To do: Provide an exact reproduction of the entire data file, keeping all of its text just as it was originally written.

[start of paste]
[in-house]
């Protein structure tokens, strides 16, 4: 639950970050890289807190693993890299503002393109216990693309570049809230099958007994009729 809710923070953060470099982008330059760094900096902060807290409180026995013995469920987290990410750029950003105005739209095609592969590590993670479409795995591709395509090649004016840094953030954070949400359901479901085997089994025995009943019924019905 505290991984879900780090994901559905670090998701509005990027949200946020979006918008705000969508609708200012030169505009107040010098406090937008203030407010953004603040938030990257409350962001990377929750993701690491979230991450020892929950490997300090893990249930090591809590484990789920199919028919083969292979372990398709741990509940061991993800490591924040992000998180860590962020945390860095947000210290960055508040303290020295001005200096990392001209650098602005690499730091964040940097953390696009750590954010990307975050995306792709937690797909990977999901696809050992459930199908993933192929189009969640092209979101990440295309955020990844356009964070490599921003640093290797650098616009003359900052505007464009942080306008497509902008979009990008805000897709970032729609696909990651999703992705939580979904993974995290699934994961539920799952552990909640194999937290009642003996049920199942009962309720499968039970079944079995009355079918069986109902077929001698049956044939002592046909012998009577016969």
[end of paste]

[in-house]
């Protein structure tokens, strides 16, 4: 639950970050890289807190693993890299503002393109216990693309570049809230099958007994009729 809710923070953060470099982008330059760094900096902060807290409180026995013995469920987290990410750029950003105005739209095609592969590590993670479409795995591709395509090649004016840094953030954070949400359901479901085997089994025995009943019924019905 505290991984879900780090994901559905670090998701509005990027949200946020979006918008705000969508609708200012030169505009107040010098406090937008203030407010953004603040938030990257409350962001990377929750993701690491979230991450020892929950490997300090893990249930090591809590484990789920199919028919083969292979372990398709741990509940061991993800490591924040992000998180860590962020945390860095947000210290960055508040303290020295001005200096990392001209650098602005690499730091964040940097953390696009750590954010990307975050995306792709937690797909990977999901696809050992459930199908993933192929189009969640092209979101990440295309955020990844356009964070490599921003640093290797650098616009003359900052505007464009942080306008497509902008979009990008805000897709970032729609696909990651999703992705939580979904993974995290699934994961539920799952552990909640194999937290009642003996049920199942009962309720499968039970079944079995009355079918069986109902077929001698049956044939002592046909012998009577016969």